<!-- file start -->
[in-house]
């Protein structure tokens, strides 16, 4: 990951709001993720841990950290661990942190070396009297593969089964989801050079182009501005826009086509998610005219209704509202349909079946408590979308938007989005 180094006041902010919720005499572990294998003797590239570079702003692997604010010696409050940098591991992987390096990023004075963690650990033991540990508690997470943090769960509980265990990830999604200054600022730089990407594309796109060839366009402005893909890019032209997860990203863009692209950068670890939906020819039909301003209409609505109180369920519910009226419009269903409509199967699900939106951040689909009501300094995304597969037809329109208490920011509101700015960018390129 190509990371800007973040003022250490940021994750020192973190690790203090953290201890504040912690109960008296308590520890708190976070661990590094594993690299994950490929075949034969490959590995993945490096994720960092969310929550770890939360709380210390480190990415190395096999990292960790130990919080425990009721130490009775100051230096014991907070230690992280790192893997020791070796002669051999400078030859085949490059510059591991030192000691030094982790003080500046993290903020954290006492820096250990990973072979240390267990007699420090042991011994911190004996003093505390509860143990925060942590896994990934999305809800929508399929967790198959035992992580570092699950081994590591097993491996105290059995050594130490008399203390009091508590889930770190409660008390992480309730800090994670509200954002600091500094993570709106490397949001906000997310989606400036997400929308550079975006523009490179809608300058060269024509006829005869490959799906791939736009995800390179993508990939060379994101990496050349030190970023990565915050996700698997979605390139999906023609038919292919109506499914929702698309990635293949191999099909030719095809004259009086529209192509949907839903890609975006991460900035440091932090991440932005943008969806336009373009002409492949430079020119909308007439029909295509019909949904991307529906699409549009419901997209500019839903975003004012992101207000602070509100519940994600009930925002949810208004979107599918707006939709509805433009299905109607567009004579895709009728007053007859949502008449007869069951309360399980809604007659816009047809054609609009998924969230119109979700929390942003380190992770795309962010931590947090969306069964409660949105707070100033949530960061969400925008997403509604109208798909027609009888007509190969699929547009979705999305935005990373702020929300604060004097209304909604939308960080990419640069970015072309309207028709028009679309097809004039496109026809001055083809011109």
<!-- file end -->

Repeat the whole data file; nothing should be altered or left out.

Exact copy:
[in-house]
């Protein structure tokens, strides 16, 4: 990951709001993720841990950290661990942190070396009297593969089964989801050079182009501005826009086509998610005219209704509202349909079946408590979308938007989005 180094006041902010919720005499572990294998003797590239570079702003692997604010010696409050940098591991992987390096990023004075963690650990033991540990508690997470943090769960509980265990990830999604200054600022730089990407594309796109060839366009402005893909890019032209997860990203863009692209950068670890939906020819039909301003209409609505109180369920519910009226419009269903409509199967699900939106951040689909009501300094995304597969037809329109208490920011509101700015960018390129 190509990371800007973040003022250490940021994750020192973190690790203090953290201890504040912690109960008296308590520890708190976070661990590094594993690299994950490929075949034969490959590995993945490096994720960092969310929550770890939360709380210390480190990415190395096999990292960790130990919080425990009721130490009775100051230096014991907070230690992280790192893997020791070796002669051999400078030859085949490059510059591991030192000691030094982790003080500046993290903020954290006492820096250990990973072979240390267990007699420090042991011994911190004996003093505390509860143990925060942590896994990934999305809800929508399929967790198959035992992580570092699950081994590591097993491996105290059995050594130490008399203390009091508590889930770190409660008390992480309730800090994670509200954002600091500094993570709106490397949001906000997310989606400036997400929308550079975006523009490179809608300058060269024509006829005869490959799906791939736009995800390179993508990939060379994101990496050349030190970023990565915050996700698997979605390139999906023609038919292919109506499914929702698309990635293949191999099909030719095809004259009086529209192509949907839903890609975006991460900035440091932090991440932005943008969806336009373009002409492949430079020119909308007439029909295509019909949904991307529906699409549009419901997209500019839903975003004012992101207000602070509100519940994600009930925002949810208004979107599918707006939709509805433009299905109607567009004579895709009728007053007859949502008449007869069951309360399980809604007659816009047809054609609009998924969230119109979700929390942003380190992770795309962010931590947090969306069964409660949105707070100033949530960061969400925008997403509604109208798909027609009888007509190969699929547009979705999305935005990373702020929300604060004097209304909604939308960080990419640069970015072309309207028709028009679309097809004039496109026809001055083809011109």